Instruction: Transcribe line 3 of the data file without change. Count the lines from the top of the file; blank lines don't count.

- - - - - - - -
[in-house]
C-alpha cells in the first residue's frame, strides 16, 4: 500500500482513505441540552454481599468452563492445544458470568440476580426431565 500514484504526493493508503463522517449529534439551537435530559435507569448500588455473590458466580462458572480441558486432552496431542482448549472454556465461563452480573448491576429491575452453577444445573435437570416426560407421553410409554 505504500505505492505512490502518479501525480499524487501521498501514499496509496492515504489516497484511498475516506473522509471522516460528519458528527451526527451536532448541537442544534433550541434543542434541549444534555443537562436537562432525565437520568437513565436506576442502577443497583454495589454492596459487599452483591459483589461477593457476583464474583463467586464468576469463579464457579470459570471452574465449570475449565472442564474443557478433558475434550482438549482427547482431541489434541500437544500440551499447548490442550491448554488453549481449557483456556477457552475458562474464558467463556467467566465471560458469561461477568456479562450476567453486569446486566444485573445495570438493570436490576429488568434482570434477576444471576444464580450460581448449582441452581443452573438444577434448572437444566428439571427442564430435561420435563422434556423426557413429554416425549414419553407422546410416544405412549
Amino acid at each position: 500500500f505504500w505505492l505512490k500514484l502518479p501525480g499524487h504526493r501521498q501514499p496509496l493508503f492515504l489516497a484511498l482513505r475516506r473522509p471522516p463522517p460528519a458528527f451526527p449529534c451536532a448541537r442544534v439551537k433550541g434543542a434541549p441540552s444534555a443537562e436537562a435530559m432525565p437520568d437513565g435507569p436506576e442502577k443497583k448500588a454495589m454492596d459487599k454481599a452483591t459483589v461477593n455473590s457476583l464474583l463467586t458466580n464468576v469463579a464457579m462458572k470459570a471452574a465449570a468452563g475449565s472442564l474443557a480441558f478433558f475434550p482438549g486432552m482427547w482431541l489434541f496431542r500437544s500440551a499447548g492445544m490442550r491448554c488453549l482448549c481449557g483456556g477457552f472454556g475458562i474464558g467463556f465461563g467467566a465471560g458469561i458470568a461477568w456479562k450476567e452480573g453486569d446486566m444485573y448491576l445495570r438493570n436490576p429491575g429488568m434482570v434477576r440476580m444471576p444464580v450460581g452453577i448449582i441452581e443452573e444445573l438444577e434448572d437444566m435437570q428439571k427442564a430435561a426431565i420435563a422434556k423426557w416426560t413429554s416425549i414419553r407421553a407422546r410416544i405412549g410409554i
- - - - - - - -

Amino acid at each position: 500500500f505504500w505505492l505512490k500514484l502518479p501525480g499524487h504526493r501521498q501514499p496509496l493508503f492515504l489516497a484511498l482513505r475516506r473522509p471522516p463522517p460528519a458528527f451526527p449529534c451536532a448541537r442544534v439551537k433550541g434543542a434541549p441540552s444534555a443537562e436537562a435530559m432525565p437520568d437513565g435507569p436506576e442502577k443497583k448500588a454495589m454492596d459487599k454481599a452483591t459483589v461477593n455473590s457476583l464474583l463467586t458466580n464468576v469463579a464457579m462458572k470459570a471452574a465449570a468452563g475449565s472442564l474443557a480441558f478433558f475434550p482438549g486432552m482427547w482431541l489434541f496431542r500437544s500440551a499447548g492445544m490442550r491448554c488453549l482448549c481449557g483456556g477457552f472454556g475458562i474464558g467463556f465461563g467467566a465471560g458469561i458470568a461477568w456479562k450476567e452480573g453486569d446486566m444485573y448491576l445495570r438493570n436490576p429491575g429488568m434482570v434477576r440476580m444471576p444464580v450460581g452453577i448449582i441452581e443452573e444445573l438444577e434448572d437444566m435437570q428439571k427442564a430435561a426431565i420435563a422434556k423426557w416426560t413429554s416425549i414419553r407421553a407422546r410416544i405412549g410409554i